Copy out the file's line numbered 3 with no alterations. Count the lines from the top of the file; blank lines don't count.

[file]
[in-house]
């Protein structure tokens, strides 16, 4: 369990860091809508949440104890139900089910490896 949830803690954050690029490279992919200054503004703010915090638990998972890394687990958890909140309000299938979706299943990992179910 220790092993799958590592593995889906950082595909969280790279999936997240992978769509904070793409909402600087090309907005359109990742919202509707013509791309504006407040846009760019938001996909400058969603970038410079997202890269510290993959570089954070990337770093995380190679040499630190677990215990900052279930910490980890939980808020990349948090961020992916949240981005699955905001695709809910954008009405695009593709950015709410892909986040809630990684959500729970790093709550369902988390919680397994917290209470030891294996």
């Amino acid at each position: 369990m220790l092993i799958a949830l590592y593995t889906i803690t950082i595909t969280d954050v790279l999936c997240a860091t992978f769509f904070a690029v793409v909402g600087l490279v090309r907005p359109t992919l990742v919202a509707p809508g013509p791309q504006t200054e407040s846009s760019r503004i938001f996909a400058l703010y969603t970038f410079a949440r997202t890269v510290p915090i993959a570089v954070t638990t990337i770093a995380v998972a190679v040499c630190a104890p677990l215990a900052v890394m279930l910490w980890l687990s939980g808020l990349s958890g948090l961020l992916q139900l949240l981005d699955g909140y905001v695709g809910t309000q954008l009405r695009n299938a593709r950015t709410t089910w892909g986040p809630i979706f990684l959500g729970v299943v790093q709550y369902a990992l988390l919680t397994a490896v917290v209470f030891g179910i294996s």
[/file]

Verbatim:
């Amino acid at each position: 369990m220790l092993i799958a949830l590592y593995t889906i803690t950082i595909t969280d954050v790279l999936c997240a860091t992978f769509f904070a690029v793409v909402g600087l490279v090309r907005p359109t992919l990742v919202a509707p809508g013509p791309q504006t200054e407040s846009s760019r503004i938001f996909a400058l703010y969603t970038f410079a949440r997202t890269v510290p915090i993959a570089v954070t638990t990337i770093a995380v998972a190679v040499c630190a104890p677990l215990a900052v890394m279930l910490w980890l687990s939980g808020l990349s958890g948090l961020l992916q139900l949240l981005d699955g909140y905001v695709g809910t309000q954008l009405r695009n299938a593709r950015t709410t089910w892909g986040p809630i979706f990684l959500g729970v299943v790093q709550y369902a990992l988390l919680t397994a490896v917290v209470f030891g179910i294996s």